The best solution is to get rid of the psycho-BS testimony. People who commit serious crimes have mental issues. They are not normal. Punishment should be based on the crime, not on the perps mental problems.
By Michael E. Miller
By Ryan Yousefi
By Kyle Munzenrieder
By Sabrina Rodriguez
By Michael E. Miller
By Carlos Suarez De Jesus
By Luther Campbell
By Kyle Munzenrieder
Boos slice through the air as Dr. Red Roberts peacocks around the ring while snapping the straps of his red and white leotard. A comic-book-villain grin peeks out from a thick beard when he jabs his chin at the full house, each jut shaking his messy brushfire of red curls. An excited surf of noise reverberates from the risers, like schoolyard kids ganging up on a bully.
It's 1986, inside a drab Miami TV studio. The rowdy spectators are waiting for Roberts' matchup with a 230-pound slab named Ted Marshall. The fan favorite is clear.
"This Roberts is a very, very controversial competitor," says a TV announcer doing his best Brokaw into the mike. "I want to get a chance to talk to this man about some very controversial comments he made last week more or less calling everyone in the state of Florida a mental midget."
After the bell, the two pro wrestlers swap body blows and leg drops. Roberts plays dirty, jamming his finger into his opponent's eye and grating Marshall's face across his white boot laces. "Of course Red Roberts will use about any tactic he can to win a match," the announcer groans. A few minutes later, the redhead is disqualified.
It was that kind of performance — the smart-ass goon whom fans love to hate — that made Dr. Red Roberts a staple in pro-wrestling circuits from the late '70s and to the mid-'80s. But hunkering beneath this Mr. Hyde was an actual Dr. Jekyll: Roberts was the wrestling persona of Michael Brannon, who's now a Fort Lauderdale psychologist. While body-slamming his way around the world, Brannon earned his doctorate from Nova Southeastern University. By the '90s, he had swapped the ring for another theatrical battle zone — the courtroom.
There, he was a financial success, by the mid-'00s earning up to $600,000 a year on the state's dime as a forensic psychologist. His reputation grew as he testified in courthouses in Miami-Dade, Broward, and Palm Beach counties. But after Brannon banked more than $1.5 million, his largest source of income, Broward public defender Howard Finkelstein, cut him off. The fallout was as dirty as any WrestleMania matchup.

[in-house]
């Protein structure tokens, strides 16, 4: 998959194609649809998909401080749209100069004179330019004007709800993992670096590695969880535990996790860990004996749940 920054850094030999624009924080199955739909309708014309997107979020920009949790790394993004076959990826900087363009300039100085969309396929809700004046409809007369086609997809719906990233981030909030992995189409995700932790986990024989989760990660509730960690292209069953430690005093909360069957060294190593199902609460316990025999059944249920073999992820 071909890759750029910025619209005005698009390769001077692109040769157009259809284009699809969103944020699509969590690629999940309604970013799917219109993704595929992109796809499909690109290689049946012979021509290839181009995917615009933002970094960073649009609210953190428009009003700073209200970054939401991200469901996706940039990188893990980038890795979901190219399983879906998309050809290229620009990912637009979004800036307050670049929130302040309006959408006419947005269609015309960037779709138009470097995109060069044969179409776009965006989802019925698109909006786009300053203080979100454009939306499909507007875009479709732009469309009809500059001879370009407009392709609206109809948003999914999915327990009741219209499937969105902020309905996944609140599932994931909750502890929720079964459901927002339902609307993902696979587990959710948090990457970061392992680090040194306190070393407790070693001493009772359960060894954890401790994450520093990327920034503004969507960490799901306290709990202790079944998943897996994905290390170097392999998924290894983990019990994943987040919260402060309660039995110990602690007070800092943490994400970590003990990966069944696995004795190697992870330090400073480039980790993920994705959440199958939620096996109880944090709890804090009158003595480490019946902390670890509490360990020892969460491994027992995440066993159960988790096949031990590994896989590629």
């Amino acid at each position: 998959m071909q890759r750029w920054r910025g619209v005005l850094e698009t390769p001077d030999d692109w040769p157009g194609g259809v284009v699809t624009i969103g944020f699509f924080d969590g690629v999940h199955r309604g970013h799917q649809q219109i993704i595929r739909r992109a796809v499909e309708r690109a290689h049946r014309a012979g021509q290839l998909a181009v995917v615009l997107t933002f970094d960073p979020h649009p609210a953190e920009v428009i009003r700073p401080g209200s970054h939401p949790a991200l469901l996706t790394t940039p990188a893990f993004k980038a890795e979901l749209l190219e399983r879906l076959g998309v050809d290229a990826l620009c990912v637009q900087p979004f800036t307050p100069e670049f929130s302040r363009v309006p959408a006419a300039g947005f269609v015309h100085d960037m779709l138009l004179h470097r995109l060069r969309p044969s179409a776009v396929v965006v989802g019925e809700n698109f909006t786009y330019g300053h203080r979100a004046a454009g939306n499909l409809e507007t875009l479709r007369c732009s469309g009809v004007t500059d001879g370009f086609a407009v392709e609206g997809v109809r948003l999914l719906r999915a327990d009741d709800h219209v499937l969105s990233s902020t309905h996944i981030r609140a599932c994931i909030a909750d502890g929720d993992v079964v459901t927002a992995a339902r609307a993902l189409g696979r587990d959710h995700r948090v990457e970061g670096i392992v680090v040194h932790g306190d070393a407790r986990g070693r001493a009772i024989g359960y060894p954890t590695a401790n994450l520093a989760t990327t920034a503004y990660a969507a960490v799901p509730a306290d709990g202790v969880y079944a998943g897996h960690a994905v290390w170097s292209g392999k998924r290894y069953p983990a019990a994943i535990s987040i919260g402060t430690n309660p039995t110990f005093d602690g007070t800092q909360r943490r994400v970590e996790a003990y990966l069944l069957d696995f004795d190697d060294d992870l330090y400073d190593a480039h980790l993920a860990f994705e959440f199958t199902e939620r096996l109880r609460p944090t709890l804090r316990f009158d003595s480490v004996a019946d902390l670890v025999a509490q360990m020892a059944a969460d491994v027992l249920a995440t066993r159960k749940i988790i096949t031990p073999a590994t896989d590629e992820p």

"I wanted a system that was more fair," Finkelstein says. "But when he decided to bring his personal anger and resentment into the courtroom before a jury with one of my clients on trial for his life, that's when I was on legal notice."
Brannon sued in a case that has been rumbling through the courts for the past three years and is currently on appeal. He calls the dispute "a real-life death match with Howard Finkelstein." But although Brannon's brawl is with the public defender, the case has put the whole legal system in a headlock — and taxpayers are feeling the hurt.
Fighting came early for Brannon. Born in Miami to a police officer and a waitress, he took up judo as a kid. By age 6, he had brought home statewide top honors in a martial arts competition. He wrestled in high school and later at Nova University, where he earned an undergraduate degree in 1978 and a master's in counseling psychology two years later.
Brannon began his wrestling career as Dr. Roberts in the late '70s while working as a residential counselor at the Starting Place, a Hollywood youth rehab facility. "All these kids were really big wrestling fans, so I thought, Wouldn't it be great to use an athletic background," he says. "So I created this character, Dr. Red Roberts, [as] the backdrop for a morality play."
For the next decade, Brannon took Roberts on the road. The outcomes were fixed, but real punches flew. He pulled cheap shots, such as whipping out brass knuckles, or hauling mouthy fans into the ring. He'd often leave the ring ducking a hail of trash, bottles, and even chairs. He was stabbed twice after matches.
"Doc was a genius," says Richard "Gonzo" Soligny, a former local pro wrestler who grew up watching Roberts in the ring. "He really worked the crowd. He used that doctor gimmick, the I'm-smarter-than-you, I'm-smarter-than-everybody-in-the-room."
Roberts says he made up to $1,000 for a 20-minute match while he kept his 50-hour-per-week job counseling kids and worked on his doctorate. Around 1987, Terry Bollea, the real-life identity of Hulk Hogan, invited Brannon to join the big leagues in New York.
He demurred and, from the '90s to mid-'00s, established himself as an expert witness at the Broward County Courthouse. High-profile court appearances helped his image, including key testimony against Lionel Tate, a 14-year-old boy convicted in 2001 of body-slamming a playmate to death. But Brannon's main pipeline for referrals came from the public defender. "I knew I was getting a lot of work," Brannon says. "I knew I was getting more than anybody else."
Indeed, the testimony was a bonanza. From 2005 to 2008, the psychologist's practice received $1.5 million from the pubic defender's office in billings. He garnered $608,757 in fiscal year 2006-07 alone.
The workload was impressive. Brannon would evaluate clients' competency to stand trial, which could pay up to a thousand dollars. He also picked up a lot of work on "downward departures" — testimony that could knock prison time off sentences by emphasizing factors such as substance issues or a history of abuse. It could pay $400 to $700 per case, according to the defender's office.